Debate in the Galway town of Ballinasloe over the teaching of all school subjects through the medium of the Irish language.
Controversy over the teaching of subjects through Irish at St Grellans National School in Ballinasloe, County Galway has resulted in a referendum amongst the parents.
St Grellans has traditionally been a school where all subjects were taught through the Irish language. However, a group of parents has come together to lobby to change this so that the boys at the school will now be taught in English.
As a result of the demands of parents, a referendum was organised by the school manager Rev Father Dunne in which 83 per cent of parents voted.
The result would mean if implemented, that the boys would have Irish only as a half hour class like any other subject.
The parents claim that their children are having difficulty learning subjects through Irish. To add to this, many parents find it difficult to help their children with homework when the books are in Irish.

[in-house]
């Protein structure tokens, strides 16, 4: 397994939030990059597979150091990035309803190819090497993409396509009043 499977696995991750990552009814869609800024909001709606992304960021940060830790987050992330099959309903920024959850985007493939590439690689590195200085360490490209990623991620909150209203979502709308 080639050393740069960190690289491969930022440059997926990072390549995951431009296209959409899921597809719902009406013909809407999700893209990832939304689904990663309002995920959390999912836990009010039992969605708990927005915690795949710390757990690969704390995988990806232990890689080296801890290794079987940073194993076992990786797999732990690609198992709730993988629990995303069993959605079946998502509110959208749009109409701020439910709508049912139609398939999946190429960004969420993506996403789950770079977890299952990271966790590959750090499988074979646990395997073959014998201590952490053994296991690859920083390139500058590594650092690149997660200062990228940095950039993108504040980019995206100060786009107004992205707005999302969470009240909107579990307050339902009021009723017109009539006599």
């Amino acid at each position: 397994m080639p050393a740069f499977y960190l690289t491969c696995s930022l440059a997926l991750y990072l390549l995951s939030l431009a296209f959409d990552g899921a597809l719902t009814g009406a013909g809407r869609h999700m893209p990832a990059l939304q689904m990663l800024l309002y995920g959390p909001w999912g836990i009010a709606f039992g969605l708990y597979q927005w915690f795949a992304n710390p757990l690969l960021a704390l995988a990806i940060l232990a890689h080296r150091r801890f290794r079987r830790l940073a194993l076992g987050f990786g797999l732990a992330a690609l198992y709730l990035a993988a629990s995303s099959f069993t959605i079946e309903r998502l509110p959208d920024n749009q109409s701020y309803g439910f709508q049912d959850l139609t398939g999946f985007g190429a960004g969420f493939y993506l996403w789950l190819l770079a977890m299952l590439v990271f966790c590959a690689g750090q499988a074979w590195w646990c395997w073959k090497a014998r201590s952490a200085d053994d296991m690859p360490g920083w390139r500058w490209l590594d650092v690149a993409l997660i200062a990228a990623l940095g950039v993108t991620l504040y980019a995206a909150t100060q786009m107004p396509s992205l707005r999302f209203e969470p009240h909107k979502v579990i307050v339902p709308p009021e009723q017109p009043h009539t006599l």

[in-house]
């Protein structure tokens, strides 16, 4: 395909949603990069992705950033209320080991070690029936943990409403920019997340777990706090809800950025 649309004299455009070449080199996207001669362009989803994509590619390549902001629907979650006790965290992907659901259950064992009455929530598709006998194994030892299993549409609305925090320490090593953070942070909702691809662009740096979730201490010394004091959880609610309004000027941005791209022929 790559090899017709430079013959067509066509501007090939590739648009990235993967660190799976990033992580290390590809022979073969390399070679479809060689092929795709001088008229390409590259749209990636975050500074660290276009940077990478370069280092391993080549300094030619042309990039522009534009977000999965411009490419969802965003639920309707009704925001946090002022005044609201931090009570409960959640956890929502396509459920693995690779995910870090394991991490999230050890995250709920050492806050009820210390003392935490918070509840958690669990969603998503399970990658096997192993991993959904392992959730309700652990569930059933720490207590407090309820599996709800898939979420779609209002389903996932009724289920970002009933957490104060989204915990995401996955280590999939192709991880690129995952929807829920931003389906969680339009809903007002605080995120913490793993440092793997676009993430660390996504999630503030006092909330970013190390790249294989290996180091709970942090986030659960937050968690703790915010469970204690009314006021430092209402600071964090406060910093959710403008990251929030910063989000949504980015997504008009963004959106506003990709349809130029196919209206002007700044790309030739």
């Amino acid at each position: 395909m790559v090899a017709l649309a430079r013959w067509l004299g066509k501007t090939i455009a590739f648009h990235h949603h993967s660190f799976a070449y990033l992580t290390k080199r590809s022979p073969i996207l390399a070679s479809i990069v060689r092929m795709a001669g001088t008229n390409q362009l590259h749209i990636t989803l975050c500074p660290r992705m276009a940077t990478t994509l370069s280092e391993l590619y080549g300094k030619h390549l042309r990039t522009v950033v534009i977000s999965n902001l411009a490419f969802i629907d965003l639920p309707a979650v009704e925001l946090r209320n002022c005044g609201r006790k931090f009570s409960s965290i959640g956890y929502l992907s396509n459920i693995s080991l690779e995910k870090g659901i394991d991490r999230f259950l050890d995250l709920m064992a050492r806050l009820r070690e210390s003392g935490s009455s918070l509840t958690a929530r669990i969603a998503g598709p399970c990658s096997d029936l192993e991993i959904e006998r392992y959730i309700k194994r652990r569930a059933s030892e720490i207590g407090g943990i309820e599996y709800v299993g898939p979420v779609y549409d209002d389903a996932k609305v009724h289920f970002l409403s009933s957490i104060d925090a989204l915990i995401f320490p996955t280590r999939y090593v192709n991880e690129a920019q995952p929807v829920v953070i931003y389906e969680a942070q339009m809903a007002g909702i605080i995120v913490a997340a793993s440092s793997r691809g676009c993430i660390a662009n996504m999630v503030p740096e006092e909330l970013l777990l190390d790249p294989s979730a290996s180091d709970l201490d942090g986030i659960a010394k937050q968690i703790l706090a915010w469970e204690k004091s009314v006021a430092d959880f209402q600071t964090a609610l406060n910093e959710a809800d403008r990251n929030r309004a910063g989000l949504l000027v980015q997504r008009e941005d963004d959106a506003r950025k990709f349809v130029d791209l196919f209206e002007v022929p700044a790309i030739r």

Ballinasloe, with a population of five thousand, has all its street names in Irish, signs of a vigorous revival policy at one stage of its life.
However, there are anomalies in the language revival situation in the town as pupils at the local girls' national school are taught through English but continue their secondary education through Irish at the local convent school. The boys from St Grellans continue their secondary education at St Joseph's Secondary School.
Reporter John O'Donoghue speaks to parents and former pupils on both sides of the debate.
I have a terrible mania about the education of boys. I think a boys education is very important, far more important than a girls.
I don't think that teaching through the medium of Irish has been detrimental.
This isn't a sacred subject.
It is too bad at this hour of our life that Ballinasloe is to be tarnished as a town that opted for English instead of Irish.
This episode of 'Seven Days' was broadcast on 20 September 1968. The reporter is John O'Donoghue.